Oil prices edge up off three-month lows, but demand concerns persist
By Stephanie Kelly NEW YORK (Reuters) - Oil futures on Wednesday clawed back some of the losses they sustained in the previous session, but a rebound in COVID-19 cases in some countries undermined hopes for a steady recovery in global demand. Brent crude rose $1.01, or 2.5%, to settle at $40.79 a barrel. The benchmark dropped more than 5% on Tuesday to fall below $40 for the first time since June.
By Stephanie Kelly
NEW YORK (Reuters) - Oil futures on Wednesday clawed back some of the losses they sustained in the previous session, but a rebound in COVID-19 cases in some countries undermined hopes for a steady recovery in global demand.
That lifted the major benchmarks off Tuesday's levels near three-month lows. Prices fell this week after Saudi Arabia's state oil company Aramco cut the October official selling prices for its Arab light oil, a sign of softening demand.
"When strong Middle Eastern producers are willing to sell-off in lower prices, it is normal that the global market panics and follows suit," said Paola Rodriguez-Masiu, Rystad Energy's senior oil markets analyst.
The global health crisis continues to flare with coronavirus cases rising in India, Britain, Spain and several parts of the United States. The outbreaks are threatening to slow a global economic recovery and reduce demand for fuels from aviation gas to diesel.
"Short-term oil market fundamentals look soft: the demand recovery is fragile, inventories and spare capacity are high, and refining margins are low," Morgan Stanley said.
Record supply cuts by the Organization of the Petroleum Exporting Countries and allies, known as OPEC+, have helped support prices, but with grim economic figures being reported almost daily, the outlook for demand for oil remains bleak.
The U.S. Energy Information Administration on Wednesday cut its 2020 world oil demand growth forecast by 210,000 barrels per day to 8.32 million bpd.
China's factory gate prices fell for a seventh straight month in August although at the slowest annual pace since March, suggesting industries in the world's second-biggest economy continued their recovery from the coronavirus-induced downturn.
In the United States, crude inventories rose 3 million barrels last week to 504.1 million barrels, industry data from the American Petroleum Institute showed late Wednesday. Analysts had expected a draw of 1.3 million barrels.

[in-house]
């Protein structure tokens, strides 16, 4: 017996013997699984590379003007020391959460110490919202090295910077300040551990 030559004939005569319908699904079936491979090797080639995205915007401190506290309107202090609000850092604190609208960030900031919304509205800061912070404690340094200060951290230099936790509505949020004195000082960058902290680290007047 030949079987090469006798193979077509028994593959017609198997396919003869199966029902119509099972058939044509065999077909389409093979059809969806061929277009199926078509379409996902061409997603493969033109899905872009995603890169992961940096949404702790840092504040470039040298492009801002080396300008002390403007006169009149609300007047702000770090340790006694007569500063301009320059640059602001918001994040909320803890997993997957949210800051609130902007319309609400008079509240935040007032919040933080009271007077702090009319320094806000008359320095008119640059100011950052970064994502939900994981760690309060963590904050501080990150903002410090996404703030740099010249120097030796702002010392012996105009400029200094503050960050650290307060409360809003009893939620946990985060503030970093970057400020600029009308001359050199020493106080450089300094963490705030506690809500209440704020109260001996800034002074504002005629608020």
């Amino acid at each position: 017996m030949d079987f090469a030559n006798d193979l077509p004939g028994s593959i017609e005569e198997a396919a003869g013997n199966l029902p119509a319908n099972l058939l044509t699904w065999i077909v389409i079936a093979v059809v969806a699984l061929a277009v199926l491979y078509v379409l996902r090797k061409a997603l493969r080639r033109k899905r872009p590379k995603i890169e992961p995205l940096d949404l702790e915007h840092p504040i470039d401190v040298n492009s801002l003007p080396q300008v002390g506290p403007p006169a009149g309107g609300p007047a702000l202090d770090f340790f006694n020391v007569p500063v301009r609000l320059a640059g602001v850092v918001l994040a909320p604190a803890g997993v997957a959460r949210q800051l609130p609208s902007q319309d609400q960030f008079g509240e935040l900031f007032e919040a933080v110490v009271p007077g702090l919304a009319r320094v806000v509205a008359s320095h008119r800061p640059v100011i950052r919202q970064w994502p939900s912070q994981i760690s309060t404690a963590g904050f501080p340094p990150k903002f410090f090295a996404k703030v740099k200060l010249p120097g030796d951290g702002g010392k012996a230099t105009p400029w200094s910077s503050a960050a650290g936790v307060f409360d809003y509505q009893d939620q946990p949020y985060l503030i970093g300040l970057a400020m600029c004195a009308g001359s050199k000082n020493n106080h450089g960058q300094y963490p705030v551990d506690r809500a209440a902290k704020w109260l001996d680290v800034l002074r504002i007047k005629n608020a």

U.S. government inventory data is due on Thursday, delayed a day by Monday's Labor Day holiday. [EIA/S]
U.S. crude oil production is expected to fall 870,000 bpd to 11.38 million bpd this year, a less steep decline than previously forecast, the U.S. government said in its latest monthly outlook.
Further oil production cuts are expected in 2021, according to the report.
(Reporting by Stephanie Kelly in New York, additional reporting by Ahmad Ghaddar in London and Aaron Sheldrick in Tokyo; Editing by Marguerita Choy and David Gregorio)
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By Robin Emmott and John Irish | BRUSSELS/PARIS BRUSSELS/PARIS France and Germany will agree to a U.S. plan for NATO to take a bigger role in the fight against Islamic militants at a meeting with President Donald Trump on Thursday, but insist the move is purely symbolic, four senior European diplomats said.The decision to allow the North Atlantic Treaty Organization to join the coalition against Islamic State in Syria and Iraq follows weeks of pressure on the two allies, who are wary of NATO confronting Russia in Syria and of alienating Arab countries who see NATO as pushing a pro-Western agenda."NATO as an institution will join the coalition," said one senior diplomat involved in the discussions. "The question is whether this just a symbolic gesture to the United States
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